With so many low and high points in its entity, India became the first side to play 1000 ODI matches. They celebrated this milestone by breezing past West Indies at the Narendra Modi Stadium in Ahmadabad on February 6.
In this journey of ebbs and flows which started way back in 1974, let’s inspect top six iconic moments of Indian cricket.
1983 World Cup Final: Wizardry at Lord’s Motivated Indian Cricket
India reached England planning their World Cup campaign as a holiday trip. But when they defeated the world champions, West Indies, to kick off the WC, they grabbed a huge reserve of belief. They subsequently lost to Australia and in a virtual knockout, they tasted victory against Zimbabwe due to Kapil Dev’s monumental 175*.
India beat England in the semis and found themselves in the Final against the Caribbean side. Hammering the West Indies twice in a tournament would be like climbing the Everest twice.
Kapil Dev’s troops folded up for a paltry 183 before finding the opponents on 50-1; hardly anyone gave them a chance from hereon. Out of nowhere, the swashbuckling Viv Richards top-edged a delivery bowled by Madan Lal and every player seemed to be running for the ball. Finally, the skipper extending his long arms covering many yards captured the catch or perhaps the trophy. Few hours later, the final nail in the coffin was put as Mohinder Amarnath seized the limelight with three wickets. The irrepressible all-rounder was named the Player of the Final in a game which revolutionised Indian cricket.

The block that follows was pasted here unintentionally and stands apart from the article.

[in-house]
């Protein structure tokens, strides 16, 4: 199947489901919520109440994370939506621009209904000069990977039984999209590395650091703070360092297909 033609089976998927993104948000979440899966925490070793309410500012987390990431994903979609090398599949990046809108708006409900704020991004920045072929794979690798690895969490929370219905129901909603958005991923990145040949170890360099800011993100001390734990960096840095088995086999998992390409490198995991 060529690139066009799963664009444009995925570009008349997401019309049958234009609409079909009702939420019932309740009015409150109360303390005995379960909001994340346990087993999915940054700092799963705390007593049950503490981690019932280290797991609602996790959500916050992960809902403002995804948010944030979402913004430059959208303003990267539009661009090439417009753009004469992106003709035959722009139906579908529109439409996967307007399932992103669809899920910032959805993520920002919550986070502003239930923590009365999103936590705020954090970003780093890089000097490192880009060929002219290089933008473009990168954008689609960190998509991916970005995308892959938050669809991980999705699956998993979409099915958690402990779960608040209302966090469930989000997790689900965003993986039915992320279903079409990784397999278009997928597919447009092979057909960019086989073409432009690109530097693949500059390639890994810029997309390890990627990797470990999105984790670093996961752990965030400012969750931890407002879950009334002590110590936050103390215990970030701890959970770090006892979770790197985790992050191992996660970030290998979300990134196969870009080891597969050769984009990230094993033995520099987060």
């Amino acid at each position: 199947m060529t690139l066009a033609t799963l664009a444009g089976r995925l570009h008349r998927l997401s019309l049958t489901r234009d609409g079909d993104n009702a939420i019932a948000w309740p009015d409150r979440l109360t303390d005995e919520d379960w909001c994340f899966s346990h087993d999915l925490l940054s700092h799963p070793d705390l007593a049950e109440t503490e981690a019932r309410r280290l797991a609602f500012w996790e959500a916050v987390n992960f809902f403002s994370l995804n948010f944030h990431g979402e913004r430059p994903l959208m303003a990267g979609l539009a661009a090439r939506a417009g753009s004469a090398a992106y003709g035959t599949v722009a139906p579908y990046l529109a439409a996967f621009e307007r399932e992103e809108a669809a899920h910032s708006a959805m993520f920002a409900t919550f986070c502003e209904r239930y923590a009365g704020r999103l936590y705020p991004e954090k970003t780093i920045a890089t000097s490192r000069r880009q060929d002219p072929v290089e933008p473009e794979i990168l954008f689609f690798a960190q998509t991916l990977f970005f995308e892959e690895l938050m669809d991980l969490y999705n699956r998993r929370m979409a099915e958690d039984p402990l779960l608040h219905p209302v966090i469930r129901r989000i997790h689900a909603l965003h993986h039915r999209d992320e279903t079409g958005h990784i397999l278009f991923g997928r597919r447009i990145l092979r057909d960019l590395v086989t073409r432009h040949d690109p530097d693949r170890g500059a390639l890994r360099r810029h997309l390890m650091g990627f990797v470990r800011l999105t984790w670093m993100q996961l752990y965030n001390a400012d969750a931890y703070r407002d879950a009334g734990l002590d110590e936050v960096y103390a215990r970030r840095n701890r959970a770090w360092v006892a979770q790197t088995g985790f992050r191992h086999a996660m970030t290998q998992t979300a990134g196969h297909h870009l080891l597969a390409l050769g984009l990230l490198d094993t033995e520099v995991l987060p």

The Indian flag kept on flying high as thousands of dreams grasped new life.
1985 World Championship of Cricket Final, Melbourne: Stabilising India’s position at the Global Stage
The ODI garland at the 1985 WCC was essential in figuring out that the 1983 WC triumph wasn’t a “once in a blue moon performance”. The captaincy hat had been passed to Sunil Gavaskar in 1984. The ruling world champions, India, earned pleasant success in the group stage against Pakistan, England and Australia before getting the better of New Zealand in the semi-final to set up a title clash against their arch-rivals across the border.
Kapil Dev laid the perfect platform reducing Pakistan to 33/4 before their captain Javed Miandad and Imran Khan stepped on the gas to stitch a recovery with a 68-run partnership. In came Laxman Sivaramakrishnan and reduced Pakistan to 176/9 in their allotted 50 overs.
Shouldering on a century opening partnership between Kris Srikkanth, the Player of the Final, and Ravi Shastri, the Player of the Tournament, India conquered the chase by eight wickets. It wasn’t only a classic India-Pakistan event but a victory that cemented the former as a consistent bunch on the global stage.
2002 NatWest Trophy Final: When “bus driver” Mohammad Kaif made India proud at Lord’s again
From 1999 to 2001, with nine successive final losses against both high-ranked and unexpectedly lower-ranked sides, slowly but steadily India were being branded with the chokers tag. And they again reached Lord’s for the 2002 NatWest Trophy final.
Chasing 326, India were limping at 146 for 5 after 24 overs with all the giants of the side back to the pavilion; even the spectators with zero hopes had started to leave the ground. Two youngsters, Yuvraj Singh and Mohammad Kaif, of whom the latter was welcomed as a “bus drivers” by England captain Nasser Hussain to the middle, repaired the chase for India with a 121-run partnership.
At the end of the six-hour show, Kaif held his nerve to take India over the line in what was the second-highest successful chase in ODIs at the time. The shirt waving in the Lord’s balcony by India captain Sourav Ganguly clarified how vital that trophy was for the blue brigade to lift their confidence and self-belief.
2008 Commonwealth Bank Series Finals: The right preparation and result with one eye on 2011 World Cup